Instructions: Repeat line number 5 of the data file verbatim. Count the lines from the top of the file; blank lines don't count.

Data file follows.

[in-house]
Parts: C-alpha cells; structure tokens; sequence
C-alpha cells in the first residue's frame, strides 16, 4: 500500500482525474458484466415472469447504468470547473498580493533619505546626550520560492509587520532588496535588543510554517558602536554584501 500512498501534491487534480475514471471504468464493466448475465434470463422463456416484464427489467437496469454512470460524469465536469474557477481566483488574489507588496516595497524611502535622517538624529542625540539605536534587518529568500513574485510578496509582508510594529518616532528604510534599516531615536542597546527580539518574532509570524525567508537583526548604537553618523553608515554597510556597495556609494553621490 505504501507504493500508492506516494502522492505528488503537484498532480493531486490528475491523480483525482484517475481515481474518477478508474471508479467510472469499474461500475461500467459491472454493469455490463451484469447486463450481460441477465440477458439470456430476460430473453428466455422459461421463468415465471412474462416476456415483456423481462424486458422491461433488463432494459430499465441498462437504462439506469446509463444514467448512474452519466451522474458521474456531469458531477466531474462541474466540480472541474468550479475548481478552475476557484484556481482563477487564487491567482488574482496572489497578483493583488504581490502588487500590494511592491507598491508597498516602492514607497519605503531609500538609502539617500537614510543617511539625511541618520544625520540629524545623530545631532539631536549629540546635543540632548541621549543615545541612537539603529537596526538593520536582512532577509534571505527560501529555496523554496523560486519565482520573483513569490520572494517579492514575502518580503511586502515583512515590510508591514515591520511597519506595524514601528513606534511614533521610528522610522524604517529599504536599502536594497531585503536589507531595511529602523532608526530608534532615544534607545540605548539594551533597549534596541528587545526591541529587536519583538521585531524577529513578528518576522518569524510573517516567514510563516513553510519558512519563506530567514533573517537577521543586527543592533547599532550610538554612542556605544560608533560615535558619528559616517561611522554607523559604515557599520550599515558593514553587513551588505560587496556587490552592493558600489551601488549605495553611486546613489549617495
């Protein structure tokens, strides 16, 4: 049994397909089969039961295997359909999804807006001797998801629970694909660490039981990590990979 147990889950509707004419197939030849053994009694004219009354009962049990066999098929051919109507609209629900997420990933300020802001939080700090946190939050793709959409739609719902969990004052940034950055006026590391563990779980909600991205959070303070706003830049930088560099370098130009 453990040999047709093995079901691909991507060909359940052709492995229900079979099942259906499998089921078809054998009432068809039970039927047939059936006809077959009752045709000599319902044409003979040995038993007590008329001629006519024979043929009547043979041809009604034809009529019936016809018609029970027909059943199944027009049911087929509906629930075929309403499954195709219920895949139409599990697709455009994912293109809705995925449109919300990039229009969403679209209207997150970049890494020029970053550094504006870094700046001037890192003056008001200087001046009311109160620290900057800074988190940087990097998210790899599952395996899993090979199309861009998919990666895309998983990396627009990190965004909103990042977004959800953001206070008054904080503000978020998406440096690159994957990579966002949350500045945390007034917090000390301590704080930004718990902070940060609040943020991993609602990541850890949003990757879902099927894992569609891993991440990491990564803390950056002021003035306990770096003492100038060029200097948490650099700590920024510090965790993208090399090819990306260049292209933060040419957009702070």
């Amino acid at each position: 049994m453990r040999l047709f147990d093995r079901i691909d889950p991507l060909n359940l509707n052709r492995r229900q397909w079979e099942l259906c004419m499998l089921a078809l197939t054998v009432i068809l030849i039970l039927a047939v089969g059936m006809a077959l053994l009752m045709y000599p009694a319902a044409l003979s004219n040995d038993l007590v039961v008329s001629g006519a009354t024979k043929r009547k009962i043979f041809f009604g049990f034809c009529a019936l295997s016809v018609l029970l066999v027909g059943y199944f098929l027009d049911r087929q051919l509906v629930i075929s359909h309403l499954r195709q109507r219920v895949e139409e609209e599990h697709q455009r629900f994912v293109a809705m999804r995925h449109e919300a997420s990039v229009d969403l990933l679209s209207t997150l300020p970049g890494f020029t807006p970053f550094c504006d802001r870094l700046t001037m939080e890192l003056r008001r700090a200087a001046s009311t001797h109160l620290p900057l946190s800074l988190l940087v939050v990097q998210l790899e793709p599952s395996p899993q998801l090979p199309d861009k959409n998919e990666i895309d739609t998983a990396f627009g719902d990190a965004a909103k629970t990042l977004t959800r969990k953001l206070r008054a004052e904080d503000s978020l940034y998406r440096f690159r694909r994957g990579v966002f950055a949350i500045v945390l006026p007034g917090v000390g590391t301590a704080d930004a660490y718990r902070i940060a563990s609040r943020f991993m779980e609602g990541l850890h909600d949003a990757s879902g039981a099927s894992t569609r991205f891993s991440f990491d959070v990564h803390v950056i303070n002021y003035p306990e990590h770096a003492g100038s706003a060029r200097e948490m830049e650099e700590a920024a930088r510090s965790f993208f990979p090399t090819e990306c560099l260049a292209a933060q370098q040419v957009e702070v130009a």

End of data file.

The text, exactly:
């Amino acid at each position: 049994m453990r040999l047709f147990d093995r079901i691909d889950p991507l060909n359940l509707n052709r492995r229900q397909w079979e099942l259906c004419m499998l089921a078809l197939t054998v009432i068809l030849i039970l039927a047939v089969g059936m006809a077959l053994l009752m045709y000599p009694a319902a044409l003979s004219n040995d038993l007590v039961v008329s001629g006519a009354t024979k043929r009547k009962i043979f041809f009604g049990f034809c009529a019936l295997s016809v018609l029970l066999v027909g059943y199944f098929l027009d049911r087929q051919l509906v629930i075929s359909h309403l499954r195709q109507r219920v895949e139409e609209e599990h697709q455009r629900f994912v293109a809705m999804r995925h449109e919300a997420s990039v229009d969403l990933l679209s209207t997150l300020p970049g890494f020029t807006p970053f550094c504006d802001r870094l700046t001037m939080e890192l003056r008001r700090a200087a001046s009311t001797h109160l620290p900057l946190s800074l988190l940087v939050v990097q998210l790899e793709p599952s395996p899993q998801l090979p199309d861009k959409n998919e990666i895309d739609t998983a990396f627009g719902d990190a965004a909103k629970t990042l977004t959800r969990k953001l206070r008054a004052e904080d503000s978020l940034y998406r440096f690159r694909r994957g990579v966002f950055a949350i500045v945390l006026p007034g917090v000390g590391t301590a704080d930004a660490y718990r902070i940060a563990s609040r943020f991993m779980e609602g990541l850890h909600d949003a990757s879902g039981a099927s894992t569609r991205f891993s991440f990491d959070v990564h803390v950056i303070n002021y003035p306990e990590h770096a003492g100038s706003a060029r200097e948490m830049e650099e700590a920024a930088r510090s965790f993208f990979p090399t090819e990306c560099l260049a292209a933060q370098q040419v957009e702070v130009a």